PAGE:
Tunisia has announced an interim national unity government days after a popular revolt ousted President Zine El Abidine Ben Ali. In what's been called the first Middle East revolution since 1979, Ben Ali fled Tunisia on Friday after a month of unprecedented protests. Thousands took to the streets to rally against unemployment, high food prices, corruption and state repression. At least 80 people were killed by government forces attempting to repress the demonstrations. On Monday, Tunisian Prime Minister Mohamed Ghannouchi announced members of opposition parties would hold government positions for the first time. Democracy Now! spoke with four people about the Tunisian revolution.
Tunisia "has electrified people across the Arab world," says Anthony Shadid, a Pulitzer Prize-winning foreign correspondent for the New York Times based in Baghdad and Beirut. "Mainly for that prospect of change, that change can actually occur in a lot of countries that seem almost ossified at this point."
Fares Mabrouk, a Tunisian opposition activist, was interviewed via Skype from the capital city Tunis. "Is democracy possible in the Arab world? Tunisians from all around Tunisia are saying 'Yes!'," Mabrouk said. He also noted how social media networks, such as Facebook and Twitter, played a major role in organizing the revolution. He outlines the three stages that the Tunisian revolution must achieve in order for it to be successful.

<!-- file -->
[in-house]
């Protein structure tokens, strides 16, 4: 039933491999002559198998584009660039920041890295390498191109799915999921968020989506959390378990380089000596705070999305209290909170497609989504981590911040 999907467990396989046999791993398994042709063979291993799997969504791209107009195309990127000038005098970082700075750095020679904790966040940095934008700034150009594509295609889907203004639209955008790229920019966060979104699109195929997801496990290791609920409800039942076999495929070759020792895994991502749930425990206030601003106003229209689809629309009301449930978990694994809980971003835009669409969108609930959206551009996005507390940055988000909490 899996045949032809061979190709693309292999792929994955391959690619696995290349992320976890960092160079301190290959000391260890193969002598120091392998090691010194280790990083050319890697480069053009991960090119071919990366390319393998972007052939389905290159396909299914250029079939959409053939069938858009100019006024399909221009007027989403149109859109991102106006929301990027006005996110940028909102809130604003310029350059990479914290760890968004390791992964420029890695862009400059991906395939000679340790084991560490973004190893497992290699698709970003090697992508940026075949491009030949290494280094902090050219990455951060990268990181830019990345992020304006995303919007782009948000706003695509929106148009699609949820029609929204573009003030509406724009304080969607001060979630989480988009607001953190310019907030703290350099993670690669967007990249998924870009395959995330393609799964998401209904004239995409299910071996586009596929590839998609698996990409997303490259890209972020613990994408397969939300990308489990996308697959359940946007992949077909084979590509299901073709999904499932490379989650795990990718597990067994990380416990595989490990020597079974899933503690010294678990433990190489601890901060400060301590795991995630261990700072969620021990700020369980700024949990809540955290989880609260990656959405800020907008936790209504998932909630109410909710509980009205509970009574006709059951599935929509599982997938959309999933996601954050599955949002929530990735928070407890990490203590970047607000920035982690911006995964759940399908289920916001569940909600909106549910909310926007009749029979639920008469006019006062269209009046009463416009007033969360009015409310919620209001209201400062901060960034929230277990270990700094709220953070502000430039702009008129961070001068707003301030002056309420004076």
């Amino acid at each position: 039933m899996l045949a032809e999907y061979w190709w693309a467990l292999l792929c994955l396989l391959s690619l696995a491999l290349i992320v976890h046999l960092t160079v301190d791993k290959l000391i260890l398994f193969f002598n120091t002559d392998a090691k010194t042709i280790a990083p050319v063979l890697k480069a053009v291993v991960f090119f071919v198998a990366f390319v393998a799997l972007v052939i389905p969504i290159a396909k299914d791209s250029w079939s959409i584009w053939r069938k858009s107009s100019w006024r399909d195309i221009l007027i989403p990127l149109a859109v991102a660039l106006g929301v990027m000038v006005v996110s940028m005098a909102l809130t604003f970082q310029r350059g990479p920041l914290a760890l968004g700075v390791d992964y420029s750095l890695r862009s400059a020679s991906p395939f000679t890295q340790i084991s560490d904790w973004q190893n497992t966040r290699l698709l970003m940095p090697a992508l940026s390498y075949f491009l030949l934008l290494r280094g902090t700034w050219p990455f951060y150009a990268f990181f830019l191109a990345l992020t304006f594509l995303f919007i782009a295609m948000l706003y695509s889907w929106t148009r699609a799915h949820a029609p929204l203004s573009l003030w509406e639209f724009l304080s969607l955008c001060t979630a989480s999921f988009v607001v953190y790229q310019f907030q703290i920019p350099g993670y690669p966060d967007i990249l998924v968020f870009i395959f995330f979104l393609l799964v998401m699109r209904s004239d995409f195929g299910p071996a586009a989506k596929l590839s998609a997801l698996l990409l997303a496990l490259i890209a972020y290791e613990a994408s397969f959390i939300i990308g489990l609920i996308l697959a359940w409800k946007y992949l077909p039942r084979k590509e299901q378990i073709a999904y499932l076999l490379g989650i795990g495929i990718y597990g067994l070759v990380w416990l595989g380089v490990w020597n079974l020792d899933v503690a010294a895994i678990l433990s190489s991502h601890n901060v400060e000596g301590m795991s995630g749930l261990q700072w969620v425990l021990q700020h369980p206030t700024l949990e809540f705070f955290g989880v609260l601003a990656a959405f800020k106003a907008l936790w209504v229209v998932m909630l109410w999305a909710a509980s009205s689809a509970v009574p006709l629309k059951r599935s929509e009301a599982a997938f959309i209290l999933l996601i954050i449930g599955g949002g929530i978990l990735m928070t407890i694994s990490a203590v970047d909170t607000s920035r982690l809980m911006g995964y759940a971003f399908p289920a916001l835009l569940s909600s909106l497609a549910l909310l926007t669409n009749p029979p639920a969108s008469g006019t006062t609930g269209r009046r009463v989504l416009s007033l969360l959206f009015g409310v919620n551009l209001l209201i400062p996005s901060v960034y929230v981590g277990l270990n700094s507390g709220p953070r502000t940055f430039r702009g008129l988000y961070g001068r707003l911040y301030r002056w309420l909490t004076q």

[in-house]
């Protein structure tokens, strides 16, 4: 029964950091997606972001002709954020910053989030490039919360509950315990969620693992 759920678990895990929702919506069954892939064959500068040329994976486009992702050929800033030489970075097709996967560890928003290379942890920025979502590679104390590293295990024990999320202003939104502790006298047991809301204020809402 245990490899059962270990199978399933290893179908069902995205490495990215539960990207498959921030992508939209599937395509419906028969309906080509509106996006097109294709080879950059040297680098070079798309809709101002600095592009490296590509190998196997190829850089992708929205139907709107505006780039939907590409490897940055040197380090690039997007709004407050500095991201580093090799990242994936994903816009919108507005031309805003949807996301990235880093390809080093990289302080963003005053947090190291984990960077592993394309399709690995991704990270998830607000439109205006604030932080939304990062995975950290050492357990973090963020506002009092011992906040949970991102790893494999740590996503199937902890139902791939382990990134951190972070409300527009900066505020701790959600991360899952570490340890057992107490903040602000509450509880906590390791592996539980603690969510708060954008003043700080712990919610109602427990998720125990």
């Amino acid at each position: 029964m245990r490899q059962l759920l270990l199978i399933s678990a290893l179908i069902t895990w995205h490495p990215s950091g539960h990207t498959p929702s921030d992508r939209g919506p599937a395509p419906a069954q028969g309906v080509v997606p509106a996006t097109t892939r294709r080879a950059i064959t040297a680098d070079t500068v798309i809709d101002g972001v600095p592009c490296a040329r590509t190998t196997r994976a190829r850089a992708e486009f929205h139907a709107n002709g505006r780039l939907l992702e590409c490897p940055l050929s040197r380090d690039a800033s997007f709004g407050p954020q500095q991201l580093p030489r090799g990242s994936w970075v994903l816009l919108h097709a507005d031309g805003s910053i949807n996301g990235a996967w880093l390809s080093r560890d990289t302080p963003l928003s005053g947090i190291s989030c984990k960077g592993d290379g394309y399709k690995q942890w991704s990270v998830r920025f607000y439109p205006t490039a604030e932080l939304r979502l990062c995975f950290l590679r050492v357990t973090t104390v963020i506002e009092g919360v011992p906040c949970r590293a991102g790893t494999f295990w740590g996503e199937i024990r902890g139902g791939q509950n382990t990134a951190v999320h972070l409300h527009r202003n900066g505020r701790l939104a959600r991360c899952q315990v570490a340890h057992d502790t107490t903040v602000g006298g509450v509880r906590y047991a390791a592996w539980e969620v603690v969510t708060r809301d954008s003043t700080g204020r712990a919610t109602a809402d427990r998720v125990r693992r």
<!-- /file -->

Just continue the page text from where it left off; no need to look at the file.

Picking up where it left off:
"This is the first popular revolution since 1979," said Juan Cole, a history professor and author at the University of Michigan. "This revolution was spearheaded by labor movements, internet activists, by rural workers. It's a populist revolution, and not particularly dominated in any way by Islamic themes, it seems to be a largely secular development."
Independent political analyst and writer Issandr El Amrani, who is based in Cairo, said, "What's happening in Tunisia is having an electrifying effect, not only in Egypt, but throughout the Arab world." He runs the popular blog Arabist.net. "The first lesson from Tunisia is that revolution is possible. You have to remember that there hasn't been anything like this in the Arab world for decades. ... And a lot of people would have said that Tunisia would have been the last country where it would happen, because it was such a tightly policed state. And this is what a lot of people have felt we needed. There's been protests in Egypt for the last five years now. But this could really give a sense that change is a real possibility. It could really drive away some of the cynicism that's dominated a lot of--even in activist circles, about the impossibility of change, of democracy."